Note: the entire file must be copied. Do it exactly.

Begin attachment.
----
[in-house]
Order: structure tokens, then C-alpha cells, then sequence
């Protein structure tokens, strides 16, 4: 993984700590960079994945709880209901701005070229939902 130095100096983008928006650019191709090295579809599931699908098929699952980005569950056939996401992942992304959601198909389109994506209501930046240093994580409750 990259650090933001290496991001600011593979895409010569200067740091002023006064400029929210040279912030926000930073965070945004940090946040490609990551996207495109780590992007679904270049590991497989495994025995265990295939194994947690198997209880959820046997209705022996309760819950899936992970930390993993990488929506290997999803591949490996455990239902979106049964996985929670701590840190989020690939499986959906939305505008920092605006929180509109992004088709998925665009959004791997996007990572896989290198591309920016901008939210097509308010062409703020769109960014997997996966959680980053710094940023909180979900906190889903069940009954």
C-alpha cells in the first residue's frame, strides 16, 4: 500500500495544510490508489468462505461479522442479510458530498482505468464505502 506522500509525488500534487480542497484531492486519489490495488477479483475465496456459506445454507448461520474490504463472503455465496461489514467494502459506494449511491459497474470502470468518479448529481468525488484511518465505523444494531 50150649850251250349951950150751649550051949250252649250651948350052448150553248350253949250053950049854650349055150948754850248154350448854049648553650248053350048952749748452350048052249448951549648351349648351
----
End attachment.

[in-house]
Order: structure tokens, then C-alpha cells, then sequence
């Protein structure tokens, strides 16, 4: 993984700590960079994945709880209901701005070229939902 130095100096983008928006650019191709090295579809599931699908098929699952980005569950056939996401992942992304959601198909389109994506209501930046240093994580409750 990259650090933001290496991001600011593979895409010569200067740091002023006064400029929210040279912030926000930073965070945004940090946040490609990551996207495109780590992007679904270049590991497989495994025995265990295939194994947690198997209880959820046997209705022996309760819950899936992970930390993993990488929506290997999803591949490996455990239902979106049964996985929670701590840190989020690939499986959906939305505008920092605006929180509109992004088709998925665009959004791997996007990572896989290198591309920016901008939210097509308010062409703020769109960014997997996966959680980053710094940023909180979900906190889903069940009954």
C-alpha cells in the first residue's frame, strides 16, 4: 500500500495544510490508489468462505461479522442479510458530498482505468464505502 506522500509525488500534487480542497484531492486519489490495488477479483475465496456459506445454507448461520474490504463472503455465496461489514467494502459506494449511491459497474470502470468518479448529481468525488484511518465505523444494531 50150649850251250349951950150751649550051949250252649250651948350052448150553248350253949250053950049854650349055150948754850248154350448854049648553650248053350048952749748452350048052249448951549648351349648351